Where: scrapbook store
What: scrapbooking & chatting for 12 straight hours : )
Who: me and six other women, including my retired coworker friend, the two store owners and a starry-eyed, thirtysomething newly engaged bride-to-be, who expressed her intention to ttc right away ("the clock is ticking!").
One of the women was working on a heritage album & had a late 19th/early 20th century funeral picture of a dead toddler in a casket. This prompted a conversation about the "bizarre" practice of funeral photography, of photos of dead family members propped up in group shots with the living, of family members gathered around caskets.
I surprised myself by speaking up: "But you know, they are starting to do things like that again. There was a documentary on CBC before Christmas about families whose children are at Sick Kids Hospital and not likely to survive. There's an organization called Now I Lay Me Down to Sleep that sends volunteer photographers to hospitals to take pictures of these children and their families. They take photos of stillborn babies, too. Beautiful, Anne Geddes-type photos. And it's all free to the families."
Several of the women: "Oh, I don't think I'd want that" & other similar comments.
Bride to Be: "My uncle has MS, & I'm not going to take any more pictures of him now. I want to remember him the way he was."
Me: "But what if these were the only photographs you were ever going to have of that person?"
Silence, & looks that showed this thought had never occurred to these people. I guess I made my point. The conversation moved on.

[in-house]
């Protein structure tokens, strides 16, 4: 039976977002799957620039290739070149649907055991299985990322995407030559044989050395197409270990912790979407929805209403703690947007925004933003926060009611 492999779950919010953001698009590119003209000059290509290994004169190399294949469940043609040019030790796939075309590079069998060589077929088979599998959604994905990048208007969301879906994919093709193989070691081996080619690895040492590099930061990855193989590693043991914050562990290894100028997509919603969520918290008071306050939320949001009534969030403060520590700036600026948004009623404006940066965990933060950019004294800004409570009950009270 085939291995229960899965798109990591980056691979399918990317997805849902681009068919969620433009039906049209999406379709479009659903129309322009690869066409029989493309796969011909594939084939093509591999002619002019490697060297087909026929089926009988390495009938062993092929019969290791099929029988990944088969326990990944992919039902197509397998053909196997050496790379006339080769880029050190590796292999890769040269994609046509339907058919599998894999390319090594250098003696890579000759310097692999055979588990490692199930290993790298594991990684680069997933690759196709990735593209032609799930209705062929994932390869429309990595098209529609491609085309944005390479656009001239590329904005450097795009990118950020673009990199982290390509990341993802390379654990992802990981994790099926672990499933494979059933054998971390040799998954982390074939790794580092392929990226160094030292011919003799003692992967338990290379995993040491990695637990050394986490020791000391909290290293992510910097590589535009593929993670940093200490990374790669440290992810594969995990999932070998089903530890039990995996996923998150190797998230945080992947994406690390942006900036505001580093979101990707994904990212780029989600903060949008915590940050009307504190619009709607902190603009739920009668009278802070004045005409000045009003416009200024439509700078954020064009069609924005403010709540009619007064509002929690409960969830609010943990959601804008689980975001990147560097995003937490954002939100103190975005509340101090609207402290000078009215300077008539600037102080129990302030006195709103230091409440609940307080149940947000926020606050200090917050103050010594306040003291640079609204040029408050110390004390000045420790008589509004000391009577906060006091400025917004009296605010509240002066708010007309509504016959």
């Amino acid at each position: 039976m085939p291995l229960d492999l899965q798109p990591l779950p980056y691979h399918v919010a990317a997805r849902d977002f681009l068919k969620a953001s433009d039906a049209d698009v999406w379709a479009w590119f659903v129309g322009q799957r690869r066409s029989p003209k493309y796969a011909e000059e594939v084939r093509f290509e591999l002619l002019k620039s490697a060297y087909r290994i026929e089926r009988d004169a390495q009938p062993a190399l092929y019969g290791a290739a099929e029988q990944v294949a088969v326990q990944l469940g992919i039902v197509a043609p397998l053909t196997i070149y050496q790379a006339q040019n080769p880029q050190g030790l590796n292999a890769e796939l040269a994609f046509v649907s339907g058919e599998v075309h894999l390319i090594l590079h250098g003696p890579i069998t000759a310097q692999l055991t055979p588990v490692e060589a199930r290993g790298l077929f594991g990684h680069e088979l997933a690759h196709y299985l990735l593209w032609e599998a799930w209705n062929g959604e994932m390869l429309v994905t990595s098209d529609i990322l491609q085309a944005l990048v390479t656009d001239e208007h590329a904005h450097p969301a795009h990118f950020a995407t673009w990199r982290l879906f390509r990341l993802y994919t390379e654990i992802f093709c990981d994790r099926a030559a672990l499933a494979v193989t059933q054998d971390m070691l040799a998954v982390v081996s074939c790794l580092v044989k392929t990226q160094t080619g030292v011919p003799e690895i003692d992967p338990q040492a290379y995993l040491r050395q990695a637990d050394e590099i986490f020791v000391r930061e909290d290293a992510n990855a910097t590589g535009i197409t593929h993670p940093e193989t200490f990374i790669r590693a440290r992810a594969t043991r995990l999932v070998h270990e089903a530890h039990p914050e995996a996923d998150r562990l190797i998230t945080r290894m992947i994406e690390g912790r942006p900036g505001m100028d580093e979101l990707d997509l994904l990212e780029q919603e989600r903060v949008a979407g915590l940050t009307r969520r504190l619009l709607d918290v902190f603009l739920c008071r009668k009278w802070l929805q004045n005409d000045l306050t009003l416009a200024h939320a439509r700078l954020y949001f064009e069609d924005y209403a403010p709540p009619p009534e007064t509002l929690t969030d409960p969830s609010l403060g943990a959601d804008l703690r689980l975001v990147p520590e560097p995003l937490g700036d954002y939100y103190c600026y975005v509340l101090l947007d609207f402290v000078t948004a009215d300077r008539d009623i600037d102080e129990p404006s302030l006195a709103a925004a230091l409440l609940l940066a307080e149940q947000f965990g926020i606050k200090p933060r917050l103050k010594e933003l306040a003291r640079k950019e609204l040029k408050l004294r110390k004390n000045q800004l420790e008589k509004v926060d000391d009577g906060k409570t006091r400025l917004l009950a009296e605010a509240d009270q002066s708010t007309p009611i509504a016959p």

My friend & the two store owners know about my loss. Another friend (from my pg loss support group) & I approached the store owners about donations for the Sick Kids scrapbooking program. Word has spread, & one of the owners (who has personal reasons to visit Sick Kids every few months) takes a box full of donations from the store and its customers when she goes to the hospital to our contact, the NICU bereavement coordinator, who was featured in the CBC documentary. (What sort of photos do they think these parents are taking & scrapbooking at the hospital, & why? Do they think that every one of those families gets to take their kids home with them?)
I was the first to leave that evening & am wondering whether they mentioned anything after I left. Or (more likely) whether the conversation had already been forgotten.
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Coincidentally, this week's issue of Newsweek includes a story about stillbirth and Now I Lay Me Down to Sleep, including a web-extra story about NILM. Thanks to CLC for pointing this out on her blog.